Written by U Ne Oo on 1997-10-14

14 October 1997
Dr U Ne Oo

Adelaide, Australia

I. Introduction

One analyst has pointed out the central political issue central political issue in Burma in 1996/97 to be the contest of legitimacy between SLORC, State Law and Order Restoration Council - the ruling military council, and the main opposition party NLD, National League for Democracy - the winner of general election seven years ago [1]. SLORC seized state power in September-1988 after violently suppressing Burmese people's democracy movement in that year; and SLORC asserted its right to hold on to state power by its own Declaration No. 1/1990 after the general election of May-1990.  After seven years of SLORC in power, the international community is beginning to question the legitimacy as well as legality of the military's hold on state power and SLORC's continued arbitrary rulings in Burma [2].

In regards to the situation of refugees and displaced people from Burma, there has been no progress made over the year. The United Nations organized repatriation program for Rohingyas, the Burma-Muslim refugees in Bangladesh, has encountered particularly difficult residual cases that directly linked to the issue of statelessness in Burma [3]. The repatriation program is also facing with obstacles from another dimension as the new wave of displaced Rohingyas fleeing Bangladesh, citing economic hardships and forced labour in Arakan state in western Burma[4].

On eastern part of Burma's border, the military government early this year has staged an offensive against Karen National Union (KNU), one of the largest remaining ethnic rebel groups that have not signed ceasefire with Burmese army. This offensive had resulted 20,000 more Karen refugees fleeing into Thailand; adding total refugee population in the camps to became 115,000.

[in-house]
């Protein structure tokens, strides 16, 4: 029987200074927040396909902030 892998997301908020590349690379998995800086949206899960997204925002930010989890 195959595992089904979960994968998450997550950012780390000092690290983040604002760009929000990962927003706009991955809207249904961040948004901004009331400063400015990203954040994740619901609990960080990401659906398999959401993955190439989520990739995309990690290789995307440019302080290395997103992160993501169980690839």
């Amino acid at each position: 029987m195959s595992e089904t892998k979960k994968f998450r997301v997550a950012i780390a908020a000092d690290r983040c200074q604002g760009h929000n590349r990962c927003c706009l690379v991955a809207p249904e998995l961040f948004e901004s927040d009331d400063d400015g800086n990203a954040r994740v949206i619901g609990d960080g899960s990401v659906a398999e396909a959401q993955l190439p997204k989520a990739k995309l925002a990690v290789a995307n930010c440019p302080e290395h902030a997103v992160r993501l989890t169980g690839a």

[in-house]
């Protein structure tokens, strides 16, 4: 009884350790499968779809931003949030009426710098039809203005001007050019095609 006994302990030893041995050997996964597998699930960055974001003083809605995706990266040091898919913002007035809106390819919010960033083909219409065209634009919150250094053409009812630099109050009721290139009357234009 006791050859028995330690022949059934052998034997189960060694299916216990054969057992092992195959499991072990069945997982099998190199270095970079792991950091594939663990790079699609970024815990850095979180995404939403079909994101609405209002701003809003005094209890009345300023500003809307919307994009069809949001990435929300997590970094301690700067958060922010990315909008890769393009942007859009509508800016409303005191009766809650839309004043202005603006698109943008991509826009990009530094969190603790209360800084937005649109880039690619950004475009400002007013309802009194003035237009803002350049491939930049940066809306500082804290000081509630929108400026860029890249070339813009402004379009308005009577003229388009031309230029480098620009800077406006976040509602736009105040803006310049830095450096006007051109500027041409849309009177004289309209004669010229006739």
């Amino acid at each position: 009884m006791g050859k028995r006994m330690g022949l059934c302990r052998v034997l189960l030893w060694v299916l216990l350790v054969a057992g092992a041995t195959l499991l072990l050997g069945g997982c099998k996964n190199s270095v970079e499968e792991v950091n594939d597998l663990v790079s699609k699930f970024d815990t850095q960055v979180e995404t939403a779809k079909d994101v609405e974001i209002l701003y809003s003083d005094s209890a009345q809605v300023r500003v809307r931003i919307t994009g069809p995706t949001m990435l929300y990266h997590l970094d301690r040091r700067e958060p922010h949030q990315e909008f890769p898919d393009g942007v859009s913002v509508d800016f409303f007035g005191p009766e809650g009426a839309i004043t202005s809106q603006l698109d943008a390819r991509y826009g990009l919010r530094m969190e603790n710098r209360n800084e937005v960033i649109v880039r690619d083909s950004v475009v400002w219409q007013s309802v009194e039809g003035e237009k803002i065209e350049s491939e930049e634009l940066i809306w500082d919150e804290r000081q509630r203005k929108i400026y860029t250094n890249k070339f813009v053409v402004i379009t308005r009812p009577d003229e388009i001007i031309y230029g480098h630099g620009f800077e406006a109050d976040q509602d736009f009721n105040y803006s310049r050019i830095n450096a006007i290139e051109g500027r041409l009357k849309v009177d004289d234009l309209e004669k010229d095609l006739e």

During this year, the refugees in Thailand received unusually harsh treatment by the Thai authorities. Thailand's relatively tolerant policy for Burma's refugees in previous years appears to have shifted towards the policy of refoulement. Earlier this year, the Thai authorities, especially Royal Thai Army, forcibly repatriate a large number of refugees into war zones.  The Royal Thai Government, on the one hand, denied Burma's refugees of United Nations protection, leaving refugees in Thailand vulnerable to abuses. Such non-cooperation with United Nations by Royal Thai Government, more importantly, is depriving the opportunity for refugees to seek longer-term solutions. Independent observers suggest that such hardening of attitude to Burma's refugees in Thailand is the result of increasing trade link between the two governments. There were reports throughout the year of Thai authorities  repatriating the `illegal immigrants' from Burma's Mon and Shan ethnic minority groups. Thailand currently housed an estimated 600,000 illegal Burmese workers [5, 6].

There have also been reports of SLORC stepping up repression on opposition members and supporters with the aim of decimating representative-elects of National League for Democracy party. Throughout the year, many independent sources reported of harassment and intimidation made upon the opposition by military authorities [7]. The SLORC's renewed reprSLORC's renewed repression is causing many elected representatives of May-1990 to resign from their duties. The heightened awareness is needed regarding this particularly alarming trend of SLORC repression to decimate opposition [8,*].